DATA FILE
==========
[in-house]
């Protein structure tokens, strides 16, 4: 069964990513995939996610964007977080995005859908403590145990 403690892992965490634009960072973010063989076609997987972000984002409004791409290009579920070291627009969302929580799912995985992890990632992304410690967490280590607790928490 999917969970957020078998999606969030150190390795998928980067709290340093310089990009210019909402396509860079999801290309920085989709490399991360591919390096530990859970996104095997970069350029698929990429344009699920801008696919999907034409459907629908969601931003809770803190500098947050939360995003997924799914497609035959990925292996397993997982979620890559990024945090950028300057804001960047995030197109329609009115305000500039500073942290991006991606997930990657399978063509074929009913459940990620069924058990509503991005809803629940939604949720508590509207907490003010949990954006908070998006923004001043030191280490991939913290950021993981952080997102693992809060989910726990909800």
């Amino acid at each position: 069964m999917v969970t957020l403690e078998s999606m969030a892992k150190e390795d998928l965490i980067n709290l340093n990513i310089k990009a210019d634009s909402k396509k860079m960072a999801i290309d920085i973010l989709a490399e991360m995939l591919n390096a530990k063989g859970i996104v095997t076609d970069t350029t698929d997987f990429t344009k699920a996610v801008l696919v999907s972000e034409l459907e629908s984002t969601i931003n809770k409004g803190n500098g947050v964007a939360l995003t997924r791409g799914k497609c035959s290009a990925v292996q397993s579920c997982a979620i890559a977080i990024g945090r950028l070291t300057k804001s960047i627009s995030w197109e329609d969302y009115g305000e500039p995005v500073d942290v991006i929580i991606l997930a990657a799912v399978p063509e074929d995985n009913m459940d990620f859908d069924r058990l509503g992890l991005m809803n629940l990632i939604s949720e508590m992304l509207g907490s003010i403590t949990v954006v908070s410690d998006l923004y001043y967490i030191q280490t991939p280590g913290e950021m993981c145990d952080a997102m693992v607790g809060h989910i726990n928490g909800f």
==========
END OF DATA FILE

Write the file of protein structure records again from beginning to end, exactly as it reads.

[in-house]
């Protein structure tokens, strides 16, 4: 069964990513995939996610964007977080995005859908403590145990 403690892992965490634009960072973010063989076609997987972000984002409004791409290009579920070291627009969302929580799912995985992890990632992304410690967490280590607790928490 999917969970957020078998999606969030150190390795998928980067709290340093310089990009210019909402396509860079999801290309920085989709490399991360591919390096530990859970996104095997970069350029698929990429344009699920801008696919999907034409459907629908969601931003809770803190500098947050939360995003997924799914497609035959990925292996397993997982979620890559990024945090950028300057804001960047995030197109329609009115305000500039500073942290991006991606997930990657399978063509074929009913459940990620069924058990509503991005809803629940939604949720508590509207907490003010949990954006908070998006923004001043030191280490991939913290950021993981952080997102693992809060989910726990909800």
């Amino acid at each position: 069964m999917v969970t957020l403690e078998s999606m969030a892992k150190e390795d998928l965490i980067n709290l340093n990513i310089k990009a210019d634009s909402k396509k860079m960072a999801i290309d920085i973010l989709a490399e991360m995939l591919n390096a530990k063989g859970i996104v095997t076609d970069t350029t698929d997987f990429t344009k699920a996610v801008l696919v999907s972000e034409l459907e629908s984002t969601i931003n809770k409004g803190n500098g947050v964007a939360l995003t997924r791409g799914k497609c035959s290009a990925v292996q397993s579920c997982a979620i890559a977080i990024g945090r950028l070291t300057k804001s960047i627009s995030w197109e329609d969302y009115g305000e500039p995005v500073d942290v991006i929580i991606l997930a990657a799912v399978p063509e074929d995985n009913m459940d990620f859908d069924r058990l509503g992890l991005m809803n629940l990632i939604s949720e508590m992304l509207g907490s003010i403590t949990v954006v908070s410690d998006l923004y001043y967490i030191q280490t991939p280590g913290e950021m993981c145990d952080a997102m693992v607790g809060h989910i726990n928490g909800f």